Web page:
Done

For years Dad sought out wood to scavenged, reusable dimension lumber,
to boards he'd hoard for raising of edifices
that only he then yet could yet  see
Ė outbuildings, a pole barn.

As kids, my brother and I filled premiere hailed afternoons
of new blazing sun with
the sweating, nail-pulling of nails, skinned
knuckles, and splintered fingers  lanced hands
folded in swollen rotational healing and prayer.

Later when dust accreted to every surface,
to the backs of his forearms, I supposed
then, he started getting rid of cleared his tools -
one, two,  three at a time, their absence/removal  
It felt like a hollow twinge pussing bigger by the day.
Title: Re: Done
Post by: Tom 10 on November 18, 2013, 09:26:37 AM
drab, Sio,

Thanks for your considered efforts.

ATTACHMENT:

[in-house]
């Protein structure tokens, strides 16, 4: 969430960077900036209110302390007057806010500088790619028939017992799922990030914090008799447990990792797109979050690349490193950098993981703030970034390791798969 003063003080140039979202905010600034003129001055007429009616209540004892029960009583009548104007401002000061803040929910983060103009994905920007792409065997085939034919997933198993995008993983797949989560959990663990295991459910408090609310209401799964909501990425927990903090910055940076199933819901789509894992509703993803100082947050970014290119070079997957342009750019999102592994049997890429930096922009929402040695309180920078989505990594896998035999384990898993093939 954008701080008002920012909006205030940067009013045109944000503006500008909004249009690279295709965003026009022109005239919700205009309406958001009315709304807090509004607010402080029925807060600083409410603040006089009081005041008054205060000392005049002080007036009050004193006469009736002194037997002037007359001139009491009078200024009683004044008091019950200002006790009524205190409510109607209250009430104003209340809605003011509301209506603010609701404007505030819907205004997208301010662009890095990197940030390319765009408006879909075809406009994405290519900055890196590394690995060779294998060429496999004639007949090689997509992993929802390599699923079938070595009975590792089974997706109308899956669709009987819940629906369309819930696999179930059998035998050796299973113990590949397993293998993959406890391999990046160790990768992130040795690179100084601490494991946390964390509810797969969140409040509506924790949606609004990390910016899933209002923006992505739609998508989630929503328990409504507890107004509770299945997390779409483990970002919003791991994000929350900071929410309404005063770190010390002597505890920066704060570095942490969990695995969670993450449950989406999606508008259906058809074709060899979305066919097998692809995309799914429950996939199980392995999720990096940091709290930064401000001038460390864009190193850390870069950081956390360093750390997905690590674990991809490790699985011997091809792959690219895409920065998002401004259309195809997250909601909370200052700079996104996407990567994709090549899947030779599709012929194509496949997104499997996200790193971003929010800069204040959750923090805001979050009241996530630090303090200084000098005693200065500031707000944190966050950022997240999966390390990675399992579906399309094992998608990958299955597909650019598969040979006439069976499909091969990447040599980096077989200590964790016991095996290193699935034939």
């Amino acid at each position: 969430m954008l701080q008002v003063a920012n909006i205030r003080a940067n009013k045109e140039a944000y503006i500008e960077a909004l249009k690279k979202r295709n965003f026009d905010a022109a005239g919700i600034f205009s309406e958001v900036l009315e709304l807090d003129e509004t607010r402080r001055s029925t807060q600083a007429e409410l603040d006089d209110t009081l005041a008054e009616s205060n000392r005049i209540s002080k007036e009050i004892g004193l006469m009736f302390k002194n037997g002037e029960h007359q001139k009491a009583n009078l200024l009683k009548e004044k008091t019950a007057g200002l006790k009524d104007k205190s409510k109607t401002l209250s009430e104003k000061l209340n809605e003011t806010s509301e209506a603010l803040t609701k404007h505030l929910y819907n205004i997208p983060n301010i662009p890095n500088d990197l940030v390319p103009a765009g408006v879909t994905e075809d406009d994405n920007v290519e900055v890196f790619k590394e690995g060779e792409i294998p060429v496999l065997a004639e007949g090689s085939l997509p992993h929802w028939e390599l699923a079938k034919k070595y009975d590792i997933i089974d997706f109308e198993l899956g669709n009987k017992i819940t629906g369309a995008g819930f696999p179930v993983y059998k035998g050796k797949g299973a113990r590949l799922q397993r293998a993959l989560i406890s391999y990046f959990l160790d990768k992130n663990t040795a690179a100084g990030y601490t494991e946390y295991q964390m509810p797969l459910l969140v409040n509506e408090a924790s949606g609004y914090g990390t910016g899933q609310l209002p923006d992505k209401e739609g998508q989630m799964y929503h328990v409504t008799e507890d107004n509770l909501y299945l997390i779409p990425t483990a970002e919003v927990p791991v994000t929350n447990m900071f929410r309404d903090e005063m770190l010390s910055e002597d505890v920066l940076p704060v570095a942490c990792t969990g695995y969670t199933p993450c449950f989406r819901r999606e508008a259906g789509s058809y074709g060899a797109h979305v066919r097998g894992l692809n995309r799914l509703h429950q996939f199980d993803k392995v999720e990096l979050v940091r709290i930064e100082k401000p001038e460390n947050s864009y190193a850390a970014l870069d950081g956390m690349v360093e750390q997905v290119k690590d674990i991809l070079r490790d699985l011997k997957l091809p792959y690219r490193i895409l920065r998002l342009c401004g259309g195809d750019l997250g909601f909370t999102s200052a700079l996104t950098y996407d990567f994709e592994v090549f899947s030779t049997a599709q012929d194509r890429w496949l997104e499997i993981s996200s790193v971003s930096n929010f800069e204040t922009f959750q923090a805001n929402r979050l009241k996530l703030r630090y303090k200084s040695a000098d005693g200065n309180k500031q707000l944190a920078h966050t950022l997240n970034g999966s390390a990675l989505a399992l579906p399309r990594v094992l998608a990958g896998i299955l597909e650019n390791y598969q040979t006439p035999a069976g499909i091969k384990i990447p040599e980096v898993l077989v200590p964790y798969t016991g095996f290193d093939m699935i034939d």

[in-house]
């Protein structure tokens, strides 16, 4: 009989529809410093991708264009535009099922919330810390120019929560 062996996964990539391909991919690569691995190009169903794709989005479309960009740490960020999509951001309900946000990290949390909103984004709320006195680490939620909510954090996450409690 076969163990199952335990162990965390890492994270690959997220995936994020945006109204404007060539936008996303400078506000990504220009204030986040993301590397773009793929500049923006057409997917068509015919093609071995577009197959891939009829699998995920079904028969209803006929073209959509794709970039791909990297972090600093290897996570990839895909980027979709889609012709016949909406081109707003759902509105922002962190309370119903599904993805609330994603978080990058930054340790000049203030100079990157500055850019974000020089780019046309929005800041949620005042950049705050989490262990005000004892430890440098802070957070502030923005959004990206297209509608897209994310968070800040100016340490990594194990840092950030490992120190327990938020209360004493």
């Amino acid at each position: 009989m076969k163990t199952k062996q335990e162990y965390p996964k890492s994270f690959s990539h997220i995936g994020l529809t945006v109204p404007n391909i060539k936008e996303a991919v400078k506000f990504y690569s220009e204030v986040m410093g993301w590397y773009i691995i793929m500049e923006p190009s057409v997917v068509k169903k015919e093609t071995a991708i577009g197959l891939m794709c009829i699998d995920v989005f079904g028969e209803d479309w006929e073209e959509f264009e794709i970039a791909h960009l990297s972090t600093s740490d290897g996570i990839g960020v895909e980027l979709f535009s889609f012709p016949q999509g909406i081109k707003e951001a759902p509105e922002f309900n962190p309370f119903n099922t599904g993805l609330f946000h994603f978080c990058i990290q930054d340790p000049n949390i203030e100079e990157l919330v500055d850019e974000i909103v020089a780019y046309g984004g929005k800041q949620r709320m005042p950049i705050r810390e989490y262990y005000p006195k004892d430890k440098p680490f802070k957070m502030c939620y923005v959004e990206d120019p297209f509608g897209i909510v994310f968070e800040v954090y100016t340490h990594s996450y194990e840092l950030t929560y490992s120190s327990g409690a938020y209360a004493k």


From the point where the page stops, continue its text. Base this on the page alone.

drab, I see exactly what you mean about twinge and pussing.  Your clean-up of the earlier lines makes sense too. 
Sio - Your fiddle smoothed out this out, I'm liable to grab much of it.  :) 

Thanks yous two.

T
Title: Re: Done
Post by: Tom 10 on January 17, 2014, 11:37:03 AM
Revision posted.
Title: Re: Done
Post by: 510bhan on January 17, 2014, 12:19:04 PM
Nice rhythm to this, Tom. :)       


Done

For years Dad scavenged reusable
dimension lumber for the raising of
his monuments - outbuildings, a pole barn,
always with tools, handles worn smooth, [I'd have a dash before 'always' so that the sense of the sentence flows better -- showing us Dad always scavenging with his tools in hand JMO]
same cross-cut, square, sledge, level.

My brother and I burned through turgid
afternoons of blazing sun, big sky,